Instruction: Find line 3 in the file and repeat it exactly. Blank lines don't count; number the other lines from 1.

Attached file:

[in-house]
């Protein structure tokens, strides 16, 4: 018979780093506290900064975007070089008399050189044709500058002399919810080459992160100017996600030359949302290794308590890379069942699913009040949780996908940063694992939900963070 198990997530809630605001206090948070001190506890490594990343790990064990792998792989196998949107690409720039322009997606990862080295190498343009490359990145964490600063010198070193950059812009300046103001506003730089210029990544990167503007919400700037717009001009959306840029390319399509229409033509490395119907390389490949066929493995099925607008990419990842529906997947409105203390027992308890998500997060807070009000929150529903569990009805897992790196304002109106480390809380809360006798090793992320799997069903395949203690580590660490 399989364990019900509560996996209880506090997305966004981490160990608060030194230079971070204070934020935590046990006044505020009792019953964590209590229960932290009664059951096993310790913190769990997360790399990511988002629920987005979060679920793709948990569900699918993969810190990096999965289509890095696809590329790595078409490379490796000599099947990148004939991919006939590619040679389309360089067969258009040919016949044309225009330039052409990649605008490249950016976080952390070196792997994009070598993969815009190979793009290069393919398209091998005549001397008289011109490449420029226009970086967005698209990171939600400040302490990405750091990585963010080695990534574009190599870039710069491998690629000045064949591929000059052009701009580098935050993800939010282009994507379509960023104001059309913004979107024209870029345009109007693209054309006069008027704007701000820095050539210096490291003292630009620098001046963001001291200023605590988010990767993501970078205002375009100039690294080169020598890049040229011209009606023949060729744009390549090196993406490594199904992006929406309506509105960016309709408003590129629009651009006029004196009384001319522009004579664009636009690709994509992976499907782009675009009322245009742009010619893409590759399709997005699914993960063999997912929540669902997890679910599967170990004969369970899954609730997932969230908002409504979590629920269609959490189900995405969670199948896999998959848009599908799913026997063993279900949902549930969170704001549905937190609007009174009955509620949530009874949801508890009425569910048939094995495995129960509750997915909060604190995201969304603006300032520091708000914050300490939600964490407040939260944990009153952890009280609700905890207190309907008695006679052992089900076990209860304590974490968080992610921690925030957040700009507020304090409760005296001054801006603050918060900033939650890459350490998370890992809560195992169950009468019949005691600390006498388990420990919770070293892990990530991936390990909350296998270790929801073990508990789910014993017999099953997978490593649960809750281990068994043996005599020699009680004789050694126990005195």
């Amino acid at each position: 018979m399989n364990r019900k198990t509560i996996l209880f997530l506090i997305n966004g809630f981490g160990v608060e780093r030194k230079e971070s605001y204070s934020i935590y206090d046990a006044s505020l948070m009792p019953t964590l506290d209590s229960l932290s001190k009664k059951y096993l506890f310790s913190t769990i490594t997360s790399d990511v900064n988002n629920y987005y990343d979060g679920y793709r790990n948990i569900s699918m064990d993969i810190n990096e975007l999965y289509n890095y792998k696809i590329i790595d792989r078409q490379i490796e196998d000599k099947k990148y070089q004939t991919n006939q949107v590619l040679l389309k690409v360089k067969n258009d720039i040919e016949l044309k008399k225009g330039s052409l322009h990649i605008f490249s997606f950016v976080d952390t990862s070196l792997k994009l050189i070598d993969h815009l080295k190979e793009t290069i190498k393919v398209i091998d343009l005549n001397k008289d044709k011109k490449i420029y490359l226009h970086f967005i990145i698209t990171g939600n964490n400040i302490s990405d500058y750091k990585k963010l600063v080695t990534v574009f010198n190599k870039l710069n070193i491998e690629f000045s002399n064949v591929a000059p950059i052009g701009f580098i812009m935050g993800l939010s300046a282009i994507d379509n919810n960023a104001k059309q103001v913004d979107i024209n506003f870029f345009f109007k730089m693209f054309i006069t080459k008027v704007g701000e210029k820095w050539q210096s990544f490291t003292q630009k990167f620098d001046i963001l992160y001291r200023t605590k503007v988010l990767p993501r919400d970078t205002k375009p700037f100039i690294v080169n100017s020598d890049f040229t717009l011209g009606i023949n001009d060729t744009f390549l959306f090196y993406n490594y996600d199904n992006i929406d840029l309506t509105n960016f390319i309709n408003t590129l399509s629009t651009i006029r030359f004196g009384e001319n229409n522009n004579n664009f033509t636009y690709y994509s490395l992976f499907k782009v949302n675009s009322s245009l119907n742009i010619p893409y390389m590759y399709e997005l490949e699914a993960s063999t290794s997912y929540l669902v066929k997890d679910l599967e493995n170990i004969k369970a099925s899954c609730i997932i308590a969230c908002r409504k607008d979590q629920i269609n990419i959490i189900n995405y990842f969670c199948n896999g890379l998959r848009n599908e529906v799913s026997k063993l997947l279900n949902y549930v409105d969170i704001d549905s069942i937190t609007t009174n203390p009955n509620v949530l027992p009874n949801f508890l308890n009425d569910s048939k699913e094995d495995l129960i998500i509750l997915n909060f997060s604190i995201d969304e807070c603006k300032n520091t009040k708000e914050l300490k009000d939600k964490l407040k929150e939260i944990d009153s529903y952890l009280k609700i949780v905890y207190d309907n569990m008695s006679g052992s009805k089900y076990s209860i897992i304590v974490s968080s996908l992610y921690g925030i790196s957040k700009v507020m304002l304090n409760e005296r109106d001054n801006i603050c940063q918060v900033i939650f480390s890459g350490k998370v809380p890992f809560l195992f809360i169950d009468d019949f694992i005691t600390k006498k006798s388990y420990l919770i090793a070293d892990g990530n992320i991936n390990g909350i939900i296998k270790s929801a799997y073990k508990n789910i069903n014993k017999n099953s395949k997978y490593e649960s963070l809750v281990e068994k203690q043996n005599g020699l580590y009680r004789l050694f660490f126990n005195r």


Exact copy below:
């Amino acid at each position: 018979m399989n364990r019900k198990t509560i996996l209880f997530l506090i997305n966004g809630f981490g160990v608060e780093r030194k230079e971070s605001y204070s934020i935590y206090d046990a006044s505020l948070m009792p019953t964590l506290d209590s229960l932290s001190k009664k059951y096993l506890f310790s913190t769990i490594t997360s790399d990511v900064n988002n629920y987005y990343d979060g679920y793709r790990n948990i569900s699918m064990d993969i810190n990096e975007l999965y289509n890095y792998k696809i590329i790595d792989r078409q490379i490796e196998d000599k099947k990148y070089q004939t991919n006939q949107v590619l040679l389309k690409v360089k067969n258009d720039i040919e016949l044309k008399k225009g330039s052409l322009h990649i605008f490249s997606f950016v976080d952390t990862s070196l792997k994009l050189i070598d993969h815009l080295k190979e793009t290069i190498k393919v398209i091998d343009l005549n001397k008289d044709k011109k490449i420029y490359l226009h970086f967005i990145i698209t990171g939600n964490n400040i302490s990405d500058y750091k990585k963010l600063v080695t990534v574009f010198n190599k870039l710069n070193i491998e690629f000045s002399n064949v591929a000059p950059i052009g701009f580098i812009m935050g993800l939010s300046a282009i994507d379509n919810n960023a104001k059309q103001v913004d979107i024209n506003f870029f345009f109007k730089m693209f054309i006069t080459k008027v704007g701000e210029k820095w050539q210096s990544f490291t003292q630009k990167f620098d001046i963001l992160y001291r200023t605590k503007v988010l990767p993501r919400d970078t205002k375009p700037f100039i690294v080169n100017s020598d890049f040229t717009l011209g009606i023949n001009d060729t744009f390549l959306f090196y993406n490594y996600d199904n992006i929406d840029l309506t509105n960016f390319i309709n408003t590129l399509s629009t651009i006029r030359f004196g009384e001319n229409n522009n004579n664009f033509t636009y690709y994509s490395l992976f499907k782009v949302n675009s009322s245009l119907n742009i010619p893409y390389m590759y399709e997005l490949e699914a993960s063999t290794s997912y929540l669902v066929k997890d679910l599967e493995n170990i004969k369970a099925s899954c609730i997932i308590a969230c908002r409504k607008d979590q629920i269609n990419i959490i189900n995405y990842f969670c199948n896999g890379l998959r848009n599908e529906v799913s026997k063993l997947l279900n949902y549930v409105d969170i704001d549905s069942i937190t609007t009174n203390p009955n509620v949530l027992p009874n949801f508890l308890n009425d569910s048939k699913e094995d495995l129960i998500i509750l997915n909060f997060s604190i995201d969304e807070c603006k300032n520091t009040k708000e914050l300490k009000d939600k964490l407040k929150e939260i944990d009153s529903y952890l009280k609700i949780v905890y207190d309907n569990m008695s006679g052992s009805k089900y076990s209860i897992i304590v974490s968080s996908l992610y921690g925030i790196s957040k700009v507020m304002l304090n409760e005296r109106d001054n801006i603050c940063q918060v900033i939650f480390s890459g350490k998370v809380p890992f809560l195992f809360i169950d009468d019949f694992i005691t600390k006498k006798s388990y420990l919770i090793a070293d892990g990530n992320i991936n390990g909350i939900i296998k270790s929801a799997y073990k508990n789910i069903n014993k017999n099953s395949k997978y490593e649960s963070l809750v281990e068994k203690q043996n005599g020699l580590y009680r004789l050694f660490f126990n005195r």